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Devils Novice (Windsor Selections) Hardcover – Large Print, 1 Jul 1999


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--This text refers to the Paperback edition.


Product details

  • Hardcover: 304 pages
  • Publisher: Chivers Large print (Chivers, Windsor, Paragon & C; Large type edition edition (1 July 1999)
  • Language: English
  • ISBN-10: 0754012328
  • ISBN-13: 978-0754012320
  • Average Customer Review: 4.5 out of 5 stars  See all reviews (17 customer reviews)
  • Amazon Bestsellers Rank: 6,254,910 in Books (See Top 100 in Books)

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Review

Soothing, but no shortage of mayhem. (OBSERVER) --This text refers to the Paperback edition.

Book Description

In his eight chronicle Brother Cadfael has to discover whether the tormented dreams of a young novice are somehow linked to the mysterious appearance of one of his superiors. --This text refers to the Paperback edition.

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First Sentence
IN THE MIDDLE OF SEPTEMBER OF THAT YEAR OF Our Lord,1140, two lords of Shropshire manors, one north of the town of Shrewsbury, the other south, sent envoys to the abbey of Saint Peter and Saint Paul on the same day, desiring the entry of younger sons of their houses to the Order. Read the first page
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Customer Reviews

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Most Helpful Customer Reviews

4 of 4 people found the following review helpful By Steve Benner TOP 1000 REVIEWERVINE VOICE on 10 July 2002
Format: Paperback
The big mystery throughout this eighth of Ellis Peters' Chronicles of Brother Cadfael is not really who, in the depths of the Salop countryside one day in the late summer of the year of Our Lord 1140, committed murder most foul upon the person of Peter Clemence, cleric to Bishop Henry of Bois - but why! And also just what the connection might be between the unfortunate demise of a harmless cleric - seemingly not even relieved of his valuables - and the latest candidate to be accepted into the noviciate of Shrewsbury's abbey of Saint Peter and Saint Paul, the nineteen-year-old, Meriet Aspley. For it is obvious, from the very opening of this book, to both reader and Brother Cadfael alike, that there is some dark secret haunting the latest entrant to the abbey. There is also little doubt that the sad fate of Peter Clemence has some bearing upon it. Equally obvious is that the mediaeval sleuth will need to have not only his wits but also all of his tact about him too, if he is to winkle out the truth behind matters here, both of the circumstances of the cleric's death and of young Meriet Aspley's sudden-found yearning for life within the cloister.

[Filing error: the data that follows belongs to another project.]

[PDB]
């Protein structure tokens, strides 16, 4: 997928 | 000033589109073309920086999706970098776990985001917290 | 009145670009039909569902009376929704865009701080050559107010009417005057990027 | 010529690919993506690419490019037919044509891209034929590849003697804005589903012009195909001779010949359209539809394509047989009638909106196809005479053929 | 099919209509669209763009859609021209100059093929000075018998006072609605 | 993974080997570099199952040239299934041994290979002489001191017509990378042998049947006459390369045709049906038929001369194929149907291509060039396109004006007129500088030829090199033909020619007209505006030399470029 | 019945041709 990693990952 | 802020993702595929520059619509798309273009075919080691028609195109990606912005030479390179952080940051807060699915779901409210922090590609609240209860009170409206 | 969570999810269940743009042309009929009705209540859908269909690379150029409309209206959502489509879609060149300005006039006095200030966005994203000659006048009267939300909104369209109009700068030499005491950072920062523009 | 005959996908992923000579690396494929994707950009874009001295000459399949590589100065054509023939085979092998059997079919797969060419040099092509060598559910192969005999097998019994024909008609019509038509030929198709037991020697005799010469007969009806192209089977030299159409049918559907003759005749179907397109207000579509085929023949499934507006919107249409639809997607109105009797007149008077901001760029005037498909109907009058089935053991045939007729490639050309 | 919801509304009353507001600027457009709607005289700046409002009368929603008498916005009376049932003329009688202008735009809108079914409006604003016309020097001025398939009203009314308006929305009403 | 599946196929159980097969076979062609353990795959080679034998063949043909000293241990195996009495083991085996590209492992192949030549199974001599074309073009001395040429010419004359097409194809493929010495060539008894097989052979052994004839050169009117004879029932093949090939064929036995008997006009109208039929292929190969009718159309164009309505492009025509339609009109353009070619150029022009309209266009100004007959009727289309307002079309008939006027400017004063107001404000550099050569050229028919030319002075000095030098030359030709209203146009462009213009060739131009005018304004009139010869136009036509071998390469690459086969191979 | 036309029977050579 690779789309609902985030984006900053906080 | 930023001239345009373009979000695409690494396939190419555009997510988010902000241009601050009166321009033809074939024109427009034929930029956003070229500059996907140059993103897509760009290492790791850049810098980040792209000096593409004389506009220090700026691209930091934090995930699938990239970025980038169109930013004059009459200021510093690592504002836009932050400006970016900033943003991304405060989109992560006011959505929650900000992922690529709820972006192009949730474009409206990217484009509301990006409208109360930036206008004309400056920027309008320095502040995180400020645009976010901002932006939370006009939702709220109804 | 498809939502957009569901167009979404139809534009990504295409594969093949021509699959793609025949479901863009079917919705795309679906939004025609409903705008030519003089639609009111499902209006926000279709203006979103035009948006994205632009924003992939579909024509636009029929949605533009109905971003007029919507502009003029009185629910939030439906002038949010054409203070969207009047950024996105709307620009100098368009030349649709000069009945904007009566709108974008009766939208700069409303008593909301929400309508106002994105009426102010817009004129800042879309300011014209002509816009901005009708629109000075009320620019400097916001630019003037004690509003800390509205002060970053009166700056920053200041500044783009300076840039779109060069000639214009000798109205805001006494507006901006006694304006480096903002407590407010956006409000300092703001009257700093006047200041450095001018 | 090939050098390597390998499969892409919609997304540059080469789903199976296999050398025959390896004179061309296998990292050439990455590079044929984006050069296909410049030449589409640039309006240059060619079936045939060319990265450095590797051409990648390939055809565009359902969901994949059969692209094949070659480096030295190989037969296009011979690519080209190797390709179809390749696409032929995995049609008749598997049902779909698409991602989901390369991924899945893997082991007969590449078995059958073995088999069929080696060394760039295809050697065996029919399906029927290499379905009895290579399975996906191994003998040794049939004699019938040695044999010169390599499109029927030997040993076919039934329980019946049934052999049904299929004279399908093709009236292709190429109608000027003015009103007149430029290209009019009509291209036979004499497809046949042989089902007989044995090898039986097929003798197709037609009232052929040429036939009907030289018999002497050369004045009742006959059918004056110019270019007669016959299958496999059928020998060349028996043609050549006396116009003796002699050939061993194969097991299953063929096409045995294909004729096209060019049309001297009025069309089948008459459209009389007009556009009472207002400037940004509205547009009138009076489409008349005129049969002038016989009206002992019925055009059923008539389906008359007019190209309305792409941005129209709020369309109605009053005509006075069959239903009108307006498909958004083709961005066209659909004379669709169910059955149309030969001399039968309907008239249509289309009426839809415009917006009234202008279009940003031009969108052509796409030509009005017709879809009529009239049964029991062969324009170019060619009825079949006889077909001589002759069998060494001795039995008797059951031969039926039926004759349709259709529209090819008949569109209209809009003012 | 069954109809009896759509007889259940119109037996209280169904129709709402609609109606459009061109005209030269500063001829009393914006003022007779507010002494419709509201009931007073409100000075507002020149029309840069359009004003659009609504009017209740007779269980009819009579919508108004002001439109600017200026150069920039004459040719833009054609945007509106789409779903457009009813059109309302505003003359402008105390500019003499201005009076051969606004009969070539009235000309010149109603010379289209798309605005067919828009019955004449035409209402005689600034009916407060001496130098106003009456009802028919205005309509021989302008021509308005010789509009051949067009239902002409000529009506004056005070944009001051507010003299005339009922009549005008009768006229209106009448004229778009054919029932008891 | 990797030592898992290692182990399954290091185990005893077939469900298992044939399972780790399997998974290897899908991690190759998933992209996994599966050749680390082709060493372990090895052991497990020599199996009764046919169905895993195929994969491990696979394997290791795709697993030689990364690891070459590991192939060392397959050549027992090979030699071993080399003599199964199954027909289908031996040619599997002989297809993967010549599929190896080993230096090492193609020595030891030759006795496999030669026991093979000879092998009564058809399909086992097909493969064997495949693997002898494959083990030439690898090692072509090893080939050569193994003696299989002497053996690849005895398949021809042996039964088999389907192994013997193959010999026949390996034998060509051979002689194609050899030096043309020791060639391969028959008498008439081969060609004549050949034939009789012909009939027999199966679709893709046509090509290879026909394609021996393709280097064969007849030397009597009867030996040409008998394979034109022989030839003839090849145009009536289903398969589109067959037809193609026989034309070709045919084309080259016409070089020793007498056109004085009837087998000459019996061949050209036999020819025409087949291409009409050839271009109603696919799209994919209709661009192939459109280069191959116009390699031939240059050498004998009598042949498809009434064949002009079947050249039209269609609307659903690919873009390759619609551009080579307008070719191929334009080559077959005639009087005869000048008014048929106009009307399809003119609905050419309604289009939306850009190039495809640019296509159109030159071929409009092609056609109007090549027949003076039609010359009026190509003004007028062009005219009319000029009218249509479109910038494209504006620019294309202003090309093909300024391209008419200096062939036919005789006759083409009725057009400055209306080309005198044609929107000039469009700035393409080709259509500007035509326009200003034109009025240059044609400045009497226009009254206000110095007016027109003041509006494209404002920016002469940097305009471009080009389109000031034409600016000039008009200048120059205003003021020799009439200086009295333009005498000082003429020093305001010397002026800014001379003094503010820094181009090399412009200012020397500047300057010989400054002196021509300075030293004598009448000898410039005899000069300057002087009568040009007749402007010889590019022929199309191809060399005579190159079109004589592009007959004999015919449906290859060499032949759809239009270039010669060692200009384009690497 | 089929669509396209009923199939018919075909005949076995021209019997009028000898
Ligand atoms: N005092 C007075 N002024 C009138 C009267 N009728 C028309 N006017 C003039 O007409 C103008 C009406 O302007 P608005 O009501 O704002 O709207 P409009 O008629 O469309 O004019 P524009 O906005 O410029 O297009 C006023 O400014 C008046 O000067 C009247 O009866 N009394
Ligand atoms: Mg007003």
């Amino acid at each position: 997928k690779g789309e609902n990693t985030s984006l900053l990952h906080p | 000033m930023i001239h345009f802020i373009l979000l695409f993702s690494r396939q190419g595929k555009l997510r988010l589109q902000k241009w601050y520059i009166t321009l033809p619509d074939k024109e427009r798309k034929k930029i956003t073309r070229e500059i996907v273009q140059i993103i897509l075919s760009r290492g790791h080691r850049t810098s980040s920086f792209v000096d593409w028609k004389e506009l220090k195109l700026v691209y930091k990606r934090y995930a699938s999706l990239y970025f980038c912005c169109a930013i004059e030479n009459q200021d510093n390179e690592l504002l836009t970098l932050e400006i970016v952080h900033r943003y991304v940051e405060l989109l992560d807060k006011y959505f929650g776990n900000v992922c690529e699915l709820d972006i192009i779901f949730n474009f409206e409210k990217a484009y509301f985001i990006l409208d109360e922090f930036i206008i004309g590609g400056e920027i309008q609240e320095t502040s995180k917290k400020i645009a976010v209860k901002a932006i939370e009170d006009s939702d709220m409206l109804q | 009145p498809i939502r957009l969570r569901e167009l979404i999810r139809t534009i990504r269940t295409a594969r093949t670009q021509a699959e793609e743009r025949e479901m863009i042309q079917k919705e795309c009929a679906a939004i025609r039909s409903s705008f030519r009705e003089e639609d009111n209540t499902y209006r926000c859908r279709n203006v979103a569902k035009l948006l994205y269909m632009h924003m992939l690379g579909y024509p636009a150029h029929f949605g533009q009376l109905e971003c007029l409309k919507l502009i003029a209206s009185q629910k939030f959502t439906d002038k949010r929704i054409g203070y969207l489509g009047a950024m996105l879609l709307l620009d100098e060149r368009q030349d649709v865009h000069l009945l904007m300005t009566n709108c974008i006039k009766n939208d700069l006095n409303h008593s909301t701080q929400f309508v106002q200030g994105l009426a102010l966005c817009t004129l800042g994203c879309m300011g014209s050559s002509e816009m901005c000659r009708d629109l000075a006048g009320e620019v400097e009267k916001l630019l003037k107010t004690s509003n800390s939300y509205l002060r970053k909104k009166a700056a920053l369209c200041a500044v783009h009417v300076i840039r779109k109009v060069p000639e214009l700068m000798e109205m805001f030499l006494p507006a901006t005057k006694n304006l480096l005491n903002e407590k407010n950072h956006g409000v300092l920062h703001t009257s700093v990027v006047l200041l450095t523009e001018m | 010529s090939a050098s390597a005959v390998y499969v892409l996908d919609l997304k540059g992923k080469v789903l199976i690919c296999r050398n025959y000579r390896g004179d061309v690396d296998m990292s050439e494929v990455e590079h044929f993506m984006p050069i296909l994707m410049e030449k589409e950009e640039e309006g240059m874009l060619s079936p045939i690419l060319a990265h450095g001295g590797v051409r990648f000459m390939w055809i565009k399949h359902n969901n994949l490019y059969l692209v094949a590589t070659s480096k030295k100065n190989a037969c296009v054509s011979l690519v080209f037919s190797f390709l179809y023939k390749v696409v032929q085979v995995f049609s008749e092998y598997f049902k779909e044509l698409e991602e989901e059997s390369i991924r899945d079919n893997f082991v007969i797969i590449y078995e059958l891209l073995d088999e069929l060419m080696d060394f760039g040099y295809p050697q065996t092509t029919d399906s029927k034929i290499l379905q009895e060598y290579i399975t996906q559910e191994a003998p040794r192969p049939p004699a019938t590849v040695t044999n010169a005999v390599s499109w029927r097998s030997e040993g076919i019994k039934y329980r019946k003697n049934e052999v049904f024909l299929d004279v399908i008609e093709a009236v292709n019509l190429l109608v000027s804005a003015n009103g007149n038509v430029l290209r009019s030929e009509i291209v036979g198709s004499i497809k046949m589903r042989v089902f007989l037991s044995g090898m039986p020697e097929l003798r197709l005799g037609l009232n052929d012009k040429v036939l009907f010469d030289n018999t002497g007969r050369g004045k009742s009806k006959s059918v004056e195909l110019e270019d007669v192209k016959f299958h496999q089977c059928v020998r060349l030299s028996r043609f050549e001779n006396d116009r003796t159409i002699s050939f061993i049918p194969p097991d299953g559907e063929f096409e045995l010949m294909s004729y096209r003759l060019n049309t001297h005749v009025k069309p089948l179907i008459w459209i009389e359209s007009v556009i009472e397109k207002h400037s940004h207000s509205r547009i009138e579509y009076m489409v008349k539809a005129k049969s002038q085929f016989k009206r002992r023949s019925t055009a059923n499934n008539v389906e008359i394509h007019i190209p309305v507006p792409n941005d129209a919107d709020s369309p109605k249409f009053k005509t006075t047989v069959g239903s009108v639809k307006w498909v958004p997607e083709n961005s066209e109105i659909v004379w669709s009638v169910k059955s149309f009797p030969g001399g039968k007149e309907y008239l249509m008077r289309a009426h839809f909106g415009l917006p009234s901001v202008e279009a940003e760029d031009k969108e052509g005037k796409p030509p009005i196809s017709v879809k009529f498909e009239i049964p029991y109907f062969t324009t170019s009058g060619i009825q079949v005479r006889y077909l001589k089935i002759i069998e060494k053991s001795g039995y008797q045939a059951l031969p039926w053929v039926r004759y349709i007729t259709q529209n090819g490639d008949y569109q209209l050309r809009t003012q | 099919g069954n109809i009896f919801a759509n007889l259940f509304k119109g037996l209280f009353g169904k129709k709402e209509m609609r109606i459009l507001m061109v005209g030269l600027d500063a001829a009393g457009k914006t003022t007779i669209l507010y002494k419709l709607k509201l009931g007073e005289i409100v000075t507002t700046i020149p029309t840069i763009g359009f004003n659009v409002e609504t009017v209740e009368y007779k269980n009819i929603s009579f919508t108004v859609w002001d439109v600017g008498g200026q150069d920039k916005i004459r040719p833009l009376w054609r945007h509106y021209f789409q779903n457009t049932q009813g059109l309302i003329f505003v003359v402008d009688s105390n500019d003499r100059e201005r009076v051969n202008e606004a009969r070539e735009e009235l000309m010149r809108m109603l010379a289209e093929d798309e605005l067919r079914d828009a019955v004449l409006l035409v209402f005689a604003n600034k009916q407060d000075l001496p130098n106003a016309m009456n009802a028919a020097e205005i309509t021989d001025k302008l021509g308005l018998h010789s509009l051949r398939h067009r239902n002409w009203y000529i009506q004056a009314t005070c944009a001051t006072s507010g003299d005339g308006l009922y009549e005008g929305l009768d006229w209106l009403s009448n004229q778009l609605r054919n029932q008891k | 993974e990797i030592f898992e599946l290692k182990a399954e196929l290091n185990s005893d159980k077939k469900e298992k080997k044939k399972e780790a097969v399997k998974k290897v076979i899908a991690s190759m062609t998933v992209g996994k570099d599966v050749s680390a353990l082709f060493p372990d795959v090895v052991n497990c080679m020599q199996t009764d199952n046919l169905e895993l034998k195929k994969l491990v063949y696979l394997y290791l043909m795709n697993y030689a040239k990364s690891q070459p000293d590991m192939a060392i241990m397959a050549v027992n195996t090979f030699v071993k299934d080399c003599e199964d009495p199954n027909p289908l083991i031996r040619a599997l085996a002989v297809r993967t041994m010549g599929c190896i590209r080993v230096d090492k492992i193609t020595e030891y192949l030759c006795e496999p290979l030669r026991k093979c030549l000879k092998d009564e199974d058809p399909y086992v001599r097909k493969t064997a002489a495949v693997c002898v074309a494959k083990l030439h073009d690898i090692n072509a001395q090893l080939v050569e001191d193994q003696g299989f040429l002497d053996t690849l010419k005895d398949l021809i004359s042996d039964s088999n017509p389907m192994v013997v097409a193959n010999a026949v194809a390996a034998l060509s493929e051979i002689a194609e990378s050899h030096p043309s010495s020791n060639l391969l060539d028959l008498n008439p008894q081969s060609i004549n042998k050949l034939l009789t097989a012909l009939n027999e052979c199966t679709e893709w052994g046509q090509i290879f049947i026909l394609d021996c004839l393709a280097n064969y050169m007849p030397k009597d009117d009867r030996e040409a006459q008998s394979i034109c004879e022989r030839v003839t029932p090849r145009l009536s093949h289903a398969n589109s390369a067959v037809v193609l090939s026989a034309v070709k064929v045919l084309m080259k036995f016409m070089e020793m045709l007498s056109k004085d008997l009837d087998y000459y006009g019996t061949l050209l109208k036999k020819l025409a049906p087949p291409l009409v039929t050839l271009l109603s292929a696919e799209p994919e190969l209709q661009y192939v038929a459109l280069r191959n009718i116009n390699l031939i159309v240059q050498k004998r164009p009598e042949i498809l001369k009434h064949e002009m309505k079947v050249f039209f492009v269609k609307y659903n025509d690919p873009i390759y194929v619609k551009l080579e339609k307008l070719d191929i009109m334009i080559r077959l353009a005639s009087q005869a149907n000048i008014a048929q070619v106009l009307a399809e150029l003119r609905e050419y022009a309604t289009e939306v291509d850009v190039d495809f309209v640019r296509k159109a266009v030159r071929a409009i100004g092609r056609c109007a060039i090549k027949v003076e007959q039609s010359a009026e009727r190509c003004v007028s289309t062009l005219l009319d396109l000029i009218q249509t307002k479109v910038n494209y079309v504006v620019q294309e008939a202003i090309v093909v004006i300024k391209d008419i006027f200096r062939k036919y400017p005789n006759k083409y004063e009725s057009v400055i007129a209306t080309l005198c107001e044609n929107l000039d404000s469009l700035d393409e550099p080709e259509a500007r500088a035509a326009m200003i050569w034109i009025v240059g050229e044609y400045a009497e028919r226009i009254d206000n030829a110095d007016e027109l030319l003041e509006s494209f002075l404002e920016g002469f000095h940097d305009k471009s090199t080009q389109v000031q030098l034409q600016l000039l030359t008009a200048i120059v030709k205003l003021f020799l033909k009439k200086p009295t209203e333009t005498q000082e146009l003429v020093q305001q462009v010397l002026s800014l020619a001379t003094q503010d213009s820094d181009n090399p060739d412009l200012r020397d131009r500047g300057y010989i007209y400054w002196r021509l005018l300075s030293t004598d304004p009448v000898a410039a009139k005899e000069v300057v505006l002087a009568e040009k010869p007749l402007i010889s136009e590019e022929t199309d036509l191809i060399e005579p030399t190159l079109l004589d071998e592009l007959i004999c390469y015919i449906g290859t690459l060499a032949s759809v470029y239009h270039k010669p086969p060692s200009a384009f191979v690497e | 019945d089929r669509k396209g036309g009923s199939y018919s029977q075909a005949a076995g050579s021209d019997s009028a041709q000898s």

In her usual manner, Ellis Peters drip-feeds her hero and her readers alike with tantalising but measured trickles of information, permitting both to proceed but piecemeal (and at about the same pace as each other) towards the final revelation and the story's sudden resolution. Along the way, we are treated to the author's characteristically over-glamorised view of Mediaeval English life, with her entirely comforting (and rather touching) view of the honest goodness of the (Saxon) poor, as well as the essentially corrupt nature of those who would aspire to power (usually those overbearing Normans, of course).
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2 of 2 people found the following review helpful By Michele L. Worley on 20 Jun 2005